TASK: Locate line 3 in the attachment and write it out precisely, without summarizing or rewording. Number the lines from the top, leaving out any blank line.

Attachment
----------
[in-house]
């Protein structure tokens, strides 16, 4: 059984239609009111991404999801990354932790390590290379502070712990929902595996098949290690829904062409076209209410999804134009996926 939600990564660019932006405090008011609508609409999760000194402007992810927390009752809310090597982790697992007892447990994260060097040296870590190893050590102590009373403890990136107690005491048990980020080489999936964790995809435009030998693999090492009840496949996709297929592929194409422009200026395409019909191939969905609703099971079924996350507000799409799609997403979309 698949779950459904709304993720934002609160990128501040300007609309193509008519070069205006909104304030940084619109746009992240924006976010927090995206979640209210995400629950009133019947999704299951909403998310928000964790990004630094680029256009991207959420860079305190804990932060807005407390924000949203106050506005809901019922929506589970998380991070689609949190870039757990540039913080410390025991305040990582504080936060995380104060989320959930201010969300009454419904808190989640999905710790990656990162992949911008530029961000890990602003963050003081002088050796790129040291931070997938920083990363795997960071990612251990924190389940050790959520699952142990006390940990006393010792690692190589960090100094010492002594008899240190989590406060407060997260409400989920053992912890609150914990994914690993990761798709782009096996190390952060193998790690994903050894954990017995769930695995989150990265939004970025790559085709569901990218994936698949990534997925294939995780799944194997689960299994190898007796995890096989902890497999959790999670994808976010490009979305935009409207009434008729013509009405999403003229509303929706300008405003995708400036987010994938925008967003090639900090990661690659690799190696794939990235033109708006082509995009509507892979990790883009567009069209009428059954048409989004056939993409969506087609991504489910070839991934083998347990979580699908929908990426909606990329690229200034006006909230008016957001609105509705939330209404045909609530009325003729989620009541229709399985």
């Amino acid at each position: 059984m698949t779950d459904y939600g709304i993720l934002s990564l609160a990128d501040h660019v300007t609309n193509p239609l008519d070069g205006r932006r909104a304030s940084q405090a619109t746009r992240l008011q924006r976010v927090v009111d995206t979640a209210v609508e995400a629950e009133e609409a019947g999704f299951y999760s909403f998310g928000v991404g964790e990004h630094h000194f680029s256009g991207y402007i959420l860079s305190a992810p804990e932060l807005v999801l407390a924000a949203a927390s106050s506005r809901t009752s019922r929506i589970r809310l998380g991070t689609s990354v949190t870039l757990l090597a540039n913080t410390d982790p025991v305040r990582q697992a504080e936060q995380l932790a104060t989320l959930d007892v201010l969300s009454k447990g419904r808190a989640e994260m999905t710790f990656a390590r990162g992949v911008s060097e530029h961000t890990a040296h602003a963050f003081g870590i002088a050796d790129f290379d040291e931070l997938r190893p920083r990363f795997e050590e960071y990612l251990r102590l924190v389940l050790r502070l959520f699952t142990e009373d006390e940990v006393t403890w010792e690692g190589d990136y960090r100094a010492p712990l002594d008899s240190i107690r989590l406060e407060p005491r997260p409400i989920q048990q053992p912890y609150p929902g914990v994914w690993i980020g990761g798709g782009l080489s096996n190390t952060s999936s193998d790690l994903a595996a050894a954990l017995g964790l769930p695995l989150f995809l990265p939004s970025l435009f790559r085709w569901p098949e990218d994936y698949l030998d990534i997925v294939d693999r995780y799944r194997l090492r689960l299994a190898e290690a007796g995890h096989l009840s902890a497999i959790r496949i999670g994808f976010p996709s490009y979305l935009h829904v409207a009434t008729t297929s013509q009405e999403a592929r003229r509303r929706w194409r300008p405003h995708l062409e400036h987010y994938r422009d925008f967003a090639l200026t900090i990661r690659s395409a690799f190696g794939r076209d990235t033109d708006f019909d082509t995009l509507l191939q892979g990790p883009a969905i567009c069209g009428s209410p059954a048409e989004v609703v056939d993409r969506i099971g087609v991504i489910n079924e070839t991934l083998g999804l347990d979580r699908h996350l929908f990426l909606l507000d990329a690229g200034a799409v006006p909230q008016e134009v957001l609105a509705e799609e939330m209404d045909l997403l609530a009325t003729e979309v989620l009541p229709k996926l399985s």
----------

């Amino acid at each position: 059984m698949t779950d459904y939600g709304i993720l934002s990564l609160a990128d501040h660019v300007t609309n193509p239609l008519d070069g205006r932006r909104a304030s940084q405090a619109t746009r992240l008011q924006r976010v927090v009111d995206t979640a209210v609508e995400a629950e009133e609409a019947g999704f299951y999760s909403f998310g928000v991404g964790e990004h630094h000194f680029s256009g991207y402007i959420l860079s305190a992810p804990e932060l807005v999801l407390a924000a949203a927390s106050s506005r809901t009752s019922r929506i589970r809310l998380g991070t689609s990354v949190t870039l757990l090597a540039n913080t410390d982790p025991v305040r990582q697992a504080e936060q995380l932790a104060t989320l959930d007892v201010l969300s009454k447990g419904r808190a989640e994260m999905t710790f990656a390590r990162g992949v911008s060097e530029h961000t890990a040296h602003a963050f003081g870590i002088a050796d790129f290379d040291e931070l997938r190893p920083r990363f795997e050590e960071y990612l251990r102590l924190v389940l050790r502070l959520f699952t142990e009373d006390e940990v006393t403890w010792e690692g190589d990136y960090r100094a010492p712990l002594d008899s240190i107690r989590l406060e407060p005491r997260p409400i989920q048990q053992p912890y609150p929902g914990v994914w690993i980020g990761g798709g782009l080489s096996n190390t952060s999936s193998d790690l994903a595996a050894a954990l017995g964790l769930p695995l989150f995809l990265p939004s970025l435009f790559r085709w569901p098949e990218d994936y698949l030998d990534i997925v294939d693999r995780y799944r194997l090492r689960l299994a190898e290690a007796g995890h096989l009840s902890a497999i959790r496949i999670g994808f976010p996709s490009y979305l935009h829904v409207a009434t008729t297929s013509q009405e999403a592929r003229r509303r929706w194409r300008p405003h995708l062409e400036h987010y994938r422009d925008f967003a090639l200026t900090i990661r690659s395409a690799f190696g794939r076209d990235t033109d708006f019909d082509t995009l509507l191939q892979g990790p883009a969905i567009c069209g009428s209410p059954a048409e989004v609703v056939d993409r969506i099971g087609v991504i489910n079924e070839t991934l083998g999804l347990d979580r699908h996350l929908f990426l909606l507000d990329a690229g200034a799409v006006p909230q008016e134009v957001l609105a509705e799609e939330m209404d045909l997403l609530a009325t003729e979309v989620l009541p229709k996926l399985s």